her head, before the quiet figure in a faded sunbonnet came slowly up the slope with the glow of sunset on a tired but tranquil face.
"Sit here and have a good rest, while I talk to you," said Emily, eager to act the somewhat dramatic scene she had planned. Becky sunk upon the red cushion prepared for her, and sat looking down at the animated speaker, as Emily, perched on a mossy stone before her, began the performance.
"Becky, did you ever hear of the Goodale children? They lived in the country and wrote poetry and grew to be famous."
"Oh yes, I've read their poems and like 'em very much. Do you know em?" and Becky looked interested at once.
"No, but I once met a girl who was something like them, only she didn't have such an easy time as they did, with a father to help, and a nice Sky-farm, and good luck generally. I've tried to write verses myself, but I always get into a muddle, and give it up. This makes me interested in other girls who can do it, and I want to help my friend. I'm sure she has talent, and I'd so like to give her a lift in some way. Let me read you a piece of hers and see what you think of it."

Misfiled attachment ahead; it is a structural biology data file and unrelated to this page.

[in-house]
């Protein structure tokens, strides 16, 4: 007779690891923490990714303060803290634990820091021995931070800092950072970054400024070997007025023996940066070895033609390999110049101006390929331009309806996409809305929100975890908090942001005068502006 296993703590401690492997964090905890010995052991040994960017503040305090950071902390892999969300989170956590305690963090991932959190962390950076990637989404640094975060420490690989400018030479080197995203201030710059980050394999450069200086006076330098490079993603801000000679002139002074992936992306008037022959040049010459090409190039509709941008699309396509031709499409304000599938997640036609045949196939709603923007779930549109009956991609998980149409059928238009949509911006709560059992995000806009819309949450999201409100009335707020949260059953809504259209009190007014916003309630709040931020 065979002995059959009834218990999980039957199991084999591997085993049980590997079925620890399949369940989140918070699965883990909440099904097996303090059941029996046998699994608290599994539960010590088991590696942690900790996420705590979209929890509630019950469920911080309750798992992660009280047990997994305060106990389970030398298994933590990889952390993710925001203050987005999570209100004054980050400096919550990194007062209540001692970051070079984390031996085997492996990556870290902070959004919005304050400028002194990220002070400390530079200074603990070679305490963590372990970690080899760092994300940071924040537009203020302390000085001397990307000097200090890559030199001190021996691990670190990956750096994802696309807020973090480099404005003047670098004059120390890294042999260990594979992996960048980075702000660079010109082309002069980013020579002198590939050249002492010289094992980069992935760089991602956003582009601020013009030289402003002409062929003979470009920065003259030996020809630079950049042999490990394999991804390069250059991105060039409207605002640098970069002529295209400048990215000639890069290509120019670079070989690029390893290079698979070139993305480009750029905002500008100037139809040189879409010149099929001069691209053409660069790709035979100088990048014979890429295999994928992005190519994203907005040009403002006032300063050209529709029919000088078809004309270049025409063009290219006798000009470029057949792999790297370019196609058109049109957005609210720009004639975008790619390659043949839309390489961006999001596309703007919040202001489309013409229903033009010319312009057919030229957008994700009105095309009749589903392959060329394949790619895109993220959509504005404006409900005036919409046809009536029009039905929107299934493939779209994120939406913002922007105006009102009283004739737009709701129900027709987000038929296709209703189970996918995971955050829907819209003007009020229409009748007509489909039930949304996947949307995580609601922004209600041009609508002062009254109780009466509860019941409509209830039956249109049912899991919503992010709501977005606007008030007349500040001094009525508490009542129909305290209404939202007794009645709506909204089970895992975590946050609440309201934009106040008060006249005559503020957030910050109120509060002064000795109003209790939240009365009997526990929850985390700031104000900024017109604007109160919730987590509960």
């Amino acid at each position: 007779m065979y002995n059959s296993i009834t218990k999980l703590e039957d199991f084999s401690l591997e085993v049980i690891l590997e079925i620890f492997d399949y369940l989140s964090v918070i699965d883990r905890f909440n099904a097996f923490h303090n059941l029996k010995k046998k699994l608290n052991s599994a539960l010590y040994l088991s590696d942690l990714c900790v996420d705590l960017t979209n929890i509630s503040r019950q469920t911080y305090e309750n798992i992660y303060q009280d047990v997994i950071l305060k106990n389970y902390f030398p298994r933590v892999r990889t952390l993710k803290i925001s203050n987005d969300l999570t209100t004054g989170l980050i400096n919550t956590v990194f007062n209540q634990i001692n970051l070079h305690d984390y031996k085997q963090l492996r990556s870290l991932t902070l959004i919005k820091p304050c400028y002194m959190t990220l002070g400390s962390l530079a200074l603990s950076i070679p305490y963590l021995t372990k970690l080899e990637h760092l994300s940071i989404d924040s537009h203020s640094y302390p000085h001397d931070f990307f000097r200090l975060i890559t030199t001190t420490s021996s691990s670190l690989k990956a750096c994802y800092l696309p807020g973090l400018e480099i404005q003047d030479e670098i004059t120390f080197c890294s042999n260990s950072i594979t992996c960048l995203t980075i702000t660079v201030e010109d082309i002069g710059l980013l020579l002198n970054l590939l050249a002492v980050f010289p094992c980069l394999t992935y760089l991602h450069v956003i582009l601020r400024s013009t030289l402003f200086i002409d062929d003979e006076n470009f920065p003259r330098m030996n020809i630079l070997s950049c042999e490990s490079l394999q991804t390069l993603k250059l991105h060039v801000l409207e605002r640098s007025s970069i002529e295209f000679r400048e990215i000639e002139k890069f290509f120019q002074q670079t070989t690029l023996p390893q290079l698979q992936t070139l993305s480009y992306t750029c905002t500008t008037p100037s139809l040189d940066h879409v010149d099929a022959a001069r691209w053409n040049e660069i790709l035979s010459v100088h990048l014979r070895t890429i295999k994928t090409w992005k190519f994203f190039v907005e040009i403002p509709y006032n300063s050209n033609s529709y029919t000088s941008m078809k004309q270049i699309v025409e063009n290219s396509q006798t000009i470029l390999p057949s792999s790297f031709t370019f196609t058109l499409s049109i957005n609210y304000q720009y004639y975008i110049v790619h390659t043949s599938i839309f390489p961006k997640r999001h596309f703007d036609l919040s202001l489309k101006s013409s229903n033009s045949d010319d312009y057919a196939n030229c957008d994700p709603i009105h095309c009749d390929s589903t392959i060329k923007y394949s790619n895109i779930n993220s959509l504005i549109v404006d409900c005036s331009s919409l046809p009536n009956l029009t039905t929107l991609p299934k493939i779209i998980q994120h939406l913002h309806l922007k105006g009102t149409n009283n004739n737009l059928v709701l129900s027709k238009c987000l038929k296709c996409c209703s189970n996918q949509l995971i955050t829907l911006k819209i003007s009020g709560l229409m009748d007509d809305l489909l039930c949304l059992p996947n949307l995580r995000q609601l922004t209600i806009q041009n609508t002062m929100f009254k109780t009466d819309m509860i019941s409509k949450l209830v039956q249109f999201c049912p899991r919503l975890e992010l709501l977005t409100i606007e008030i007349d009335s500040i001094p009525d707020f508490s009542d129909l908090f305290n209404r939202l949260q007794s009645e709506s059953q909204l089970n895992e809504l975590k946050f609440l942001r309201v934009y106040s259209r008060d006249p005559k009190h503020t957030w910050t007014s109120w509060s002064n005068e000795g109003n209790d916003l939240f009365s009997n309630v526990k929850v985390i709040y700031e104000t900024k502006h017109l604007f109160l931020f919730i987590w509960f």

"Do!" and Becky threw off the sunbonnet, folded her hands round her knees, and composed herself to listen with such perfect unconsciousness of what was coming that Emily both laughed at the joke and blushed at the liberty she felt she was taking with the poor girl's carefully hidden secret.